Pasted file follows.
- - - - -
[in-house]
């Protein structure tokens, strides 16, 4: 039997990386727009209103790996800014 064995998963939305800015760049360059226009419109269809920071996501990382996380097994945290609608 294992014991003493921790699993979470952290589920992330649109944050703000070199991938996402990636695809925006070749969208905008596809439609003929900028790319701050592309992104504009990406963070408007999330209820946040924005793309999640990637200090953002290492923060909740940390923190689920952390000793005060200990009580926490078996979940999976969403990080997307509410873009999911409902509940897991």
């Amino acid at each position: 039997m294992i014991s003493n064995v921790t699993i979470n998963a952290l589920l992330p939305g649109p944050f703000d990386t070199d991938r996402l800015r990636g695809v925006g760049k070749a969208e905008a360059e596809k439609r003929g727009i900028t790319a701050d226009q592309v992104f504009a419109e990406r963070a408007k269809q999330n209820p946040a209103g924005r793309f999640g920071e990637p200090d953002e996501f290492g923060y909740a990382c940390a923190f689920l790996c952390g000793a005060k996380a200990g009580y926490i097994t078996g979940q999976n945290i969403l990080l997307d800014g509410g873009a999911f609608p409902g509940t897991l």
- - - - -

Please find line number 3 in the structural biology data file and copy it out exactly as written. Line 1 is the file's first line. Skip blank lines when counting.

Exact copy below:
């Amino acid at each position: 039997m294992i014991s003493n064995v921790t699993i979470n998963a952290l589920l992330p939305g649109p944050f703000d990386t070199d991938r996402l800015r990636g695809v925006g760049k070749a969208e905008a360059e596809k439609r003929g727009i900028t790319a701050d226009q592309v992104f504009a419109e990406r963070a408007k269809q999330n209820p946040a209103g924005r793309f999640g920071e990637p200090d953002e996501f290492g923060y909740a990382c940390a923190f689920l790996c952390g000793a005060k996380a200990g009580y926490i097994t078996g979940q999976n945290i969403l990080l997307d800014g509410g873009a999911f609608p409902g509940t897991l």